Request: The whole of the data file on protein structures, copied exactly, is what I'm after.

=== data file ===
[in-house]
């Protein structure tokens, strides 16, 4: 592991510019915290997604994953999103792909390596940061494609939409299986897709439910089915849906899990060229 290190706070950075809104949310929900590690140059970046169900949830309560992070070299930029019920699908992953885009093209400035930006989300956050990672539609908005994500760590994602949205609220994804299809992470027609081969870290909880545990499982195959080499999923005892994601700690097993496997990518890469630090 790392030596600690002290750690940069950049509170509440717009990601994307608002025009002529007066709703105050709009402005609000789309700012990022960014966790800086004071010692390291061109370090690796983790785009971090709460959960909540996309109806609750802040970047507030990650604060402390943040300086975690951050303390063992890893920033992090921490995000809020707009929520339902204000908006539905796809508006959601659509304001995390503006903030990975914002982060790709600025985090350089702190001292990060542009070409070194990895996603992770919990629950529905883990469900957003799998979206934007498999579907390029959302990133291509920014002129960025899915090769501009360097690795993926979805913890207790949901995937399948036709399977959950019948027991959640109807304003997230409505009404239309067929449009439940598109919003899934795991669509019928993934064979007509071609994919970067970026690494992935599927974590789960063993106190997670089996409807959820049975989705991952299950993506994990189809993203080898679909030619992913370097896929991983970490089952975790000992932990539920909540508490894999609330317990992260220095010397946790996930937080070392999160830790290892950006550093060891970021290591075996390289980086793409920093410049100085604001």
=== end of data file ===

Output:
[in-house]
């Protein structure tokens, strides 16, 4: 592991510019915290997604994953999103792909390596940061494609939409299986897709439910089915849906899990060229 290190706070950075809104949310929900590690140059970046169900949830309560992070070299930029019920699908992953885009093209400035930006989300956050990672539609908005994500760590994602949205609220994804299809992470027609081969870290909880545990499982195959080499999923005892994601700690097993496997990518890469630090 790392030596600690002290750690940069950049509170509440717009990601994307608002025009002529007066709703105050709009402005609000789309700012990022960014966790800086004071010692390291061109370090690796983790785009971090709460959960909540996309109806609750802040970047507030990650604060402390943040300086975690951050303390063992890893920033992090921490995000809020707009929520339902204000908006539905796809508006959601659509304001995390503006903030990975914002982060790709600025985090350089702190001292990060542009070409070194990895996603992770919990629950529905883990469900957003799998979206934007498999579907390029959302990133291509920014002129960025899915090769501009360097690795993926979805913890207790949901995937399948036709399977959950019948027991959640109807304003997230409505009404239309067929449009439940598109919003899934795991669509019928993934064979007509071609994919970067970026690494992935599927974590789960063993106190997670089996409807959820049975989705991952299950993506994990189809993203080898679909030619992913370097896929991983970490089952975790000992932990539920909540508490894999609330317990992260220095010397946790996930937080070392999160830790290892950006550093060891970021290591075996390289980086793409920093410049100085604001």